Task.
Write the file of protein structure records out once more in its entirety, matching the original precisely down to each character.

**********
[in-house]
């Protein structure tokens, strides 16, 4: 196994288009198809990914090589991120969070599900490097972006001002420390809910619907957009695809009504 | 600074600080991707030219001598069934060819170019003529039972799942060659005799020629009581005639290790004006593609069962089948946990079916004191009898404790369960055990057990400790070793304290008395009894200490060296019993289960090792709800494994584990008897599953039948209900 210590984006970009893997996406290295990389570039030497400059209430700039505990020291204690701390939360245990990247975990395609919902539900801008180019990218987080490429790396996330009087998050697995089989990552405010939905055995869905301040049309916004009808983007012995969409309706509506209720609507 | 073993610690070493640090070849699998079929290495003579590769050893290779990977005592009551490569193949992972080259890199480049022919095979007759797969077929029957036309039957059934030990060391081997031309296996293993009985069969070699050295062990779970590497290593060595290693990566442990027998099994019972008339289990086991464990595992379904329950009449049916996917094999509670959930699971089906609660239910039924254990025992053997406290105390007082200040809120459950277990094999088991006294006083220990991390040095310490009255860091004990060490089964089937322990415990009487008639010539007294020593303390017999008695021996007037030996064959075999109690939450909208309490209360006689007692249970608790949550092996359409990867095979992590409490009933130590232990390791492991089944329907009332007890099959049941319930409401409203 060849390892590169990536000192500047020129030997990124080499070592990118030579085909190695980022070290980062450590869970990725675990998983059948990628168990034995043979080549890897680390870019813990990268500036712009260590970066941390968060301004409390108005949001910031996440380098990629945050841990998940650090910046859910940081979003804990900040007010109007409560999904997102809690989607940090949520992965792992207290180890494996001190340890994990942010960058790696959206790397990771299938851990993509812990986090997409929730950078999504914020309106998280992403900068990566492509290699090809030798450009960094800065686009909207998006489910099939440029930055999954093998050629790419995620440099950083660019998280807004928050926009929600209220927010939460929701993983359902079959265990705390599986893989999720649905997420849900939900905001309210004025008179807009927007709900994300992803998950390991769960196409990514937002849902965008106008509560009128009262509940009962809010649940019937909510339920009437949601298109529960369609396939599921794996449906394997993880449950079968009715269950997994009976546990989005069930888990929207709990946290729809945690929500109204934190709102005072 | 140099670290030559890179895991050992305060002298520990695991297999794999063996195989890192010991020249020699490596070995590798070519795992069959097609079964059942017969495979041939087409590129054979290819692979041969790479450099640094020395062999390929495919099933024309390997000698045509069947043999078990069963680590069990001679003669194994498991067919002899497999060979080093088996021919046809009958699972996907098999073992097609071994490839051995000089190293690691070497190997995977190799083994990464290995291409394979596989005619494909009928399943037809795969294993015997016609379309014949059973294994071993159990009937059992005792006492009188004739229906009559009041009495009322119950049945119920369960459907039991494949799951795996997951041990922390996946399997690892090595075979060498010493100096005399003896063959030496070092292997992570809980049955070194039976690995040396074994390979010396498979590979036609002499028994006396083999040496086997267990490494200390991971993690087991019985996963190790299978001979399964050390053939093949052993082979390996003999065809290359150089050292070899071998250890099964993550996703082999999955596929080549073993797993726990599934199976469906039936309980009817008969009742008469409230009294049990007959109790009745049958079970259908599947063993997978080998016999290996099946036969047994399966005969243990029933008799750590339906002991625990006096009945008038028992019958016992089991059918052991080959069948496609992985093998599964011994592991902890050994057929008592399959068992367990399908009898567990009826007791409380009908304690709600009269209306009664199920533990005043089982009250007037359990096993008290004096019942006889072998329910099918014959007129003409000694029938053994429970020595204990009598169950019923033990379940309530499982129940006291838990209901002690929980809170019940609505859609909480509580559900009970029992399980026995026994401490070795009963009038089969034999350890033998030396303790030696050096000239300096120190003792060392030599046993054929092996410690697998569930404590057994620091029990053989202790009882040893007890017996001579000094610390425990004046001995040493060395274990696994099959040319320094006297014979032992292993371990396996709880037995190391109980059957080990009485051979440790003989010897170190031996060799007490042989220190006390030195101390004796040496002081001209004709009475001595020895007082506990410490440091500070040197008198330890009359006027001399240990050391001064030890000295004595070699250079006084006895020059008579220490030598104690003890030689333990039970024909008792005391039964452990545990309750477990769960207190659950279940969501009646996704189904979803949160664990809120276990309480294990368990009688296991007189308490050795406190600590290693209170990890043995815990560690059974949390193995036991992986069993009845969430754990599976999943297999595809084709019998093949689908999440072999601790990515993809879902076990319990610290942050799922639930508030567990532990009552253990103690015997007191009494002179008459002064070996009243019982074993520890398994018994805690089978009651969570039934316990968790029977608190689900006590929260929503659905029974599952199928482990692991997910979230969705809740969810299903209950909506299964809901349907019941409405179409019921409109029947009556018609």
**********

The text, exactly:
[in-house]
């Protein structure tokens, strides 16, 4: 196994288009198809990914090589991120969070599900490097972006001002420390809910619907957009695809009504 | 600074600080991707030219001598069934060819170019003529039972799942060659005799020629009581005639290790004006593609069962089948946990079916004191009898404790369960055990057990400790070793304290008395009894200490060296019993289960090792709800494994584990008897599953039948209900 210590984006970009893997996406290295990389570039030497400059209430700039505990020291204690701390939360245990990247975990395609919902539900801008180019990218987080490429790396996330009087998050697995089989990552405010939905055995869905301040049309916004009808983007012995969409309706509506209720609507 | 073993610690070493640090070849699998079929290495003579590769050893290779990977005592009551490569193949992972080259890199480049022919095979007759797969077929029957036309039957059934030990060391081997031309296996293993009985069969070699050295062990779970590497290593060595290693990566442990027998099994019972008339289990086991464990595992379904329950009449049916996917094999509670959930699971089906609660239910039924254990025992053997406290105390007082200040809120459950277990094999088991006294006083220990991390040095310490009255860091004990060490089964089937322990415990009487008639010539007294020593303390017999008695021996007037030996064959075999109690939450909208309490209360006689007692249970608790949550092996359409990867095979992590409490009933130590232990390791492991089944329907009332007890099959049941319930409401409203 060849390892590169990536000192500047020129030997990124080499070592990118030579085909190695980022070290980062450590869970990725675990998983059948990628168990034995043979080549890897680390870019813990990268500036712009260590970066941390968060301004409390108005949001910031996440380098990629945050841990998940650090910046859910940081979003804990900040007010109007409560999904997102809690989607940090949520992965792992207290180890494996001190340890994990942010960058790696959206790397990771299938851990993509812990986090997409929730950078999504914020309106998280992403900068990566492509290699090809030798450009960094800065686009909207998006489910099939440029930055999954093998050629790419995620440099950083660019998280807004928050926009929600209220927010939460929701993983359902079959265990705390599986893989999720649905997420849900939900905001309210004025008179807009927007709900994300992803998950390991769960196409990514937002849902965008106008509560009128009262509940009962809010649940019937909510339920009437949601298109529960369609396939599921794996449906394997993880449950079968009715269950997994009976546990989005069930888990929207709990946290729809945690929500109204934190709102005072 | 140099670290030559890179895991050992305060002298520990695991297999794999063996195989890192010991020249020699490596070995590798070519795992069959097609079964059942017969495979041939087409590129054979290819692979041969790479450099640094020395062999390929495919099933024309390997000698045509069947043999078990069963680590069990001679003669194994498991067919002899497999060979080093088996021919046809009958699972996907098999073992097609071994490839051995000089190293690691070497190997995977190799083994990464290995291409394979596989005619494909009928399943037809795969294993015997016609379309014949059973294994071993159990009937059992005792006492009188004739229906009559009041009495009322119950049945119920369960459907039991494949799951795996997951041990922390996946399997690892090595075979060498010493100096005399003896063959030496070092292997992570809980049955070194039976690995040396074994390979010396498979590979036609002499028994006396083999040496086997267990490494200390991971993690087991019985996963190790299978001979399964050390053939093949052993082979390996003999065809290359150089050292070899071998250890099964993550996703082999999955596929080549073993797993726990599934199976469906039936309980009817008969009742008469409230009294049990007959109790009745049958079970259908599947063993997978080998016999290996099946036969047994399966005969243990029933008799750590339906002991625990006096009945008038028992019958016992089991059918052991080959069948496609992985093998599964011994592991902890050994057929008592399959068992367990399908009898567990009826007791409380009908304690709600009269209306009664199920533990005043089982009250007037359990096993008290004096019942006889072998329910099918014959007129003409000694029938053994429970020595204990009598169950019923033990379940309530499982129940006291838990209901002690929980809170019940609505859609909480509580559900009970029992399980026995026994401490070795009963009038089969034999350890033998030396303790030696050096000239300096120190003792060392030599046993054929092996410690697998569930404590057994620091029990053989202790009882040893007890017996001579000094610390425990004046001995040493060395274990696994099959040319320094006297014979032992292993371990396996709880037995190391109980059957080990009485051979440790003989010897170190031996060799007490042989220190006390030195101390004796040496002081001209004709009475001595020895007082506990410490440091500070040197008198330890009359006027001399240990050391001064030890000295004595070699250079006084006895020059008579220490030598104690003890030689333990039970024909008792005391039964452990545990309750477990769960207190659950279940969501009646996704189904979803949160664990809120276990309480294990368990009688296991007189308490050795406190600590290693209170990890043995815990560690059974949390193995036991992986069993009845969430754990599976999943297999595809084709019998093949689908999440072999601790990515993809879902076990319990610290942050799922639930508030567990532990009552253990103690015997007191009494002179008459002064070996009243019982074993520890398994018994805690089978009651969570039934316990968790029977608190689900006590929260929503659905029974599952199928482990692991997910979230969705809740969810299903209950909506299964809901349907019941409405179409019921409109029947009556018609």